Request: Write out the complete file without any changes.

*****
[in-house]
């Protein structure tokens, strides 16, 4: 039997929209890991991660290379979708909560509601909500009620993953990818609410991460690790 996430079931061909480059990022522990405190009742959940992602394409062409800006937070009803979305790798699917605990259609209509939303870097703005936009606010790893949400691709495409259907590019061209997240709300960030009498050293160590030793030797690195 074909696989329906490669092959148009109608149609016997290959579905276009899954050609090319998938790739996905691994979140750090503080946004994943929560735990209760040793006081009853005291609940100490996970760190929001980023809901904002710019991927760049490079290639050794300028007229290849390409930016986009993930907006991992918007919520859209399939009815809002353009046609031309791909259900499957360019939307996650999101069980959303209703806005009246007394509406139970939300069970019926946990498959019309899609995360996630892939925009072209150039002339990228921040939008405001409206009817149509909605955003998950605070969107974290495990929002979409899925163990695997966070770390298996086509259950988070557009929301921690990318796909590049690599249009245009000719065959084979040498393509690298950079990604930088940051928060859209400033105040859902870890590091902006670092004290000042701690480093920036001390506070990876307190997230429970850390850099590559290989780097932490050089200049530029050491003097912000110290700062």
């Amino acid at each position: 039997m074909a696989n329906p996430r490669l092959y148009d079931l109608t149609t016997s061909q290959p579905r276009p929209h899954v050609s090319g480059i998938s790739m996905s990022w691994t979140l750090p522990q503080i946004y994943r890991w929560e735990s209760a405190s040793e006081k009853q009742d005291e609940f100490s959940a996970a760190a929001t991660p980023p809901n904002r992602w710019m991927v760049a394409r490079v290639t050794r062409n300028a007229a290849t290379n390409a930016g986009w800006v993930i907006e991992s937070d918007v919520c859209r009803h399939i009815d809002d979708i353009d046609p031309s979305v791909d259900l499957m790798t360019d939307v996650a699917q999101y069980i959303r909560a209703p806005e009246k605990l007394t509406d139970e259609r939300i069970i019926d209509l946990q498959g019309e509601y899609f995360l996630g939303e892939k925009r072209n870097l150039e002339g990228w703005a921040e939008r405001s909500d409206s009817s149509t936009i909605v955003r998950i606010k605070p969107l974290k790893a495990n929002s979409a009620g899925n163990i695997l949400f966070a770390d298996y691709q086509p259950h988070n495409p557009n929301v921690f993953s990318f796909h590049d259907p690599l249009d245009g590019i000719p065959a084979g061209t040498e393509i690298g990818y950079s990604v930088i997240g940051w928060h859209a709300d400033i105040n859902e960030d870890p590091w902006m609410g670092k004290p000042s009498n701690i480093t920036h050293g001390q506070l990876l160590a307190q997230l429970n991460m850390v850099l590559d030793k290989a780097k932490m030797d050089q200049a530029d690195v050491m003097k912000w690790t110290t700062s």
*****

[in-house]
């Protein structure tokens, strides 16, 4: 039997929209890991991660290379979708909560509601909500009620993953990818609410991460690790 996430079931061909480059990022522990405190009742959940992602394409062409800006937070009803979305790798699917605990259609209509939303870097703005936009606010790893949400691709495409259907590019061209997240709300960030009498050293160590030793030797690195 074909696989329906490669092959148009109608149609016997290959579905276009899954050609090319998938790739996905691994979140750090503080946004994943929560735990209760040793006081009853005291609940100490996970760190929001980023809901904002710019991927760049490079290639050794300028007229290849390409930016986009993930907006991992918007919520859209399939009815809002353009046609031309791909259900499957360019939307996650999101069980959303209703806005009246007394509406139970939300069970019926946990498959019309899609995360996630892939925009072209150039002339990228921040939008405001409206009817149509909605955003998950605070969107974290495990929002979409899925163990695997966070770390298996086509259950988070557009929301921690990318796909590049690599249009245009000719065959084979040498393509690298950079990604930088940051928060859209400033105040859902870890590091902006670092004290000042701690480093920036001390506070990876307190997230429970850390850099590559290989780097932490050089200049530029050491003097912000110290700062």
């Amino acid at each position: 039997m074909a696989n329906p996430r490669l092959y148009d079931l109608t149609t016997s061909q290959p579905r276009p929209h899954v050609s090319g480059i998938s790739m996905s990022w691994t979140l750090p522990q503080i946004y994943r890991w929560e735990s209760a405190s040793e006081k009853q009742d005291e609940f100490s959940a996970a760190a929001t991660p980023p809901n904002r992602w710019m991927v760049a394409r490079v290639t050794r062409n300028a007229a290849t290379n390409a930016g986009w800006v993930i907006e991992s937070d918007v919520c859209r009803h399939i009815d809002d979708i353009d046609p031309s979305v791909d259900l499957m790798t360019d939307v996650a699917q999101y069980i959303r909560a209703p806005e009246k605990l007394t509406d139970e259609r939300i069970i019926d209509l946990q498959g019309e509601y899609f995360l996630g939303e892939k925009r072209n870097l150039e002339g990228w703005a921040e939008r405001s909500d409206s009817s149509t936009i909605v955003r998950i606010k605070p969107l974290k790893a495990n929002s979409a009620g899925n163990i695997l949400f966070a770390d298996y691709q086509p259950h988070n495409p557009n929301v921690f993953s990318f796909h590049d259907p690599l249009d245009g590019i000719p065959a084979g061209t040498e393509i690298g990818y950079s990604v930088i997240g940051w928060h859209a709300d400033i105040n859902e960030d870890p590091w902006m609410g670092k004290p000042s009498n701690i480093t920036h050293g001390q506070l990876l160590a307190q997230l429970n991460m850390v850099l590559d030793k290989a780097k932490m030797d050089q200049a530029d690195v050491m003097k912000w690790t110290t700062s």